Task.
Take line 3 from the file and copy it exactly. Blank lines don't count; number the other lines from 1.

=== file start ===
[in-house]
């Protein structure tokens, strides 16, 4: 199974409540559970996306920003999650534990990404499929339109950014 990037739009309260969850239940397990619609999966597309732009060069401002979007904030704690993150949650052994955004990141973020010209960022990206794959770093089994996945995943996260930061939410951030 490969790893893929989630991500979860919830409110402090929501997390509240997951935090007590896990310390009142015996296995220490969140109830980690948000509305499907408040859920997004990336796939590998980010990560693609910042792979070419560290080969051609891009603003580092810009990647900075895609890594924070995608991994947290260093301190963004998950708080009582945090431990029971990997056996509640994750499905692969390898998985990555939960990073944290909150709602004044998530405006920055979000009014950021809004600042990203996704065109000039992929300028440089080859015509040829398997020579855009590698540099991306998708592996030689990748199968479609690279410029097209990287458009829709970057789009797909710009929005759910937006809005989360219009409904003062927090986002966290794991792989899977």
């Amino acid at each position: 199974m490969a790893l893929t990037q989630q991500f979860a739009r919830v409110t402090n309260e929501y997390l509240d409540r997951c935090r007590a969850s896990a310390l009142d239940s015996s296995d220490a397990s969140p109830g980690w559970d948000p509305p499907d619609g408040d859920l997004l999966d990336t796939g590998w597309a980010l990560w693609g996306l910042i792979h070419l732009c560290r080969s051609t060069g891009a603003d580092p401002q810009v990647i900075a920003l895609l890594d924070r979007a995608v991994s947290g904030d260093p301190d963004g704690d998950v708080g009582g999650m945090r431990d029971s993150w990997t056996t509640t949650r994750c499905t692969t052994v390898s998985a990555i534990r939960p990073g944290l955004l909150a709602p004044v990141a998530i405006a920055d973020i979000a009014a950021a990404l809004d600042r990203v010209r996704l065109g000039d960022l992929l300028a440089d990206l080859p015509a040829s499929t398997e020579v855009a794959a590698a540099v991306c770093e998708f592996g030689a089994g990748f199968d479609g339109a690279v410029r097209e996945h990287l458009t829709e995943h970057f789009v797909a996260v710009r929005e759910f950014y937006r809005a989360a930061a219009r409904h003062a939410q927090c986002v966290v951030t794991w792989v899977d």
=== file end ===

């Amino acid at each position: 199974m490969a790893l893929t990037q989630q991500f979860a739009r919830v409110t402090n309260e929501y997390l509240d409540r997951c935090r007590a969850s896990a310390l009142d239940s015996s296995d220490a397990s969140p109830g980690w559970d948000p509305p499907d619609g408040d859920l997004l999966d990336t796939g590998w597309a980010l990560w693609g996306l910042i792979h070419l732009c560290r080969s051609t060069g891009a603003d580092p401002q810009v990647i900075a920003l895609l890594d924070r979007a995608v991994s947290g904030d260093p301190d963004g704690d998950v708080g009582g999650m945090r431990d029971s993150w990997t056996t509640t949650r994750c499905t692969t052994v390898s998985a990555i534990r939960p990073g944290l955004l909150a709602p004044v990141a998530i405006a920055d973020i979000a009014a950021a990404l809004d600042r990203v010209r996704l065109g000039d960022l992929l300028a440089d990206l080859p015509a040829s499929t398997e020579v855009a794959a590698a540099v991306c770093e998708f592996g030689a089994g990748f199968d479609g339109a690279v410029r097209e996945h990287l458009t829709e995943h970057f789009v797909a996260v710009r929005e759910f950014y937006r809005a989360a930061a219009r409904h003062a939410q927090c986002v966290v951030t794991w792989v899977d």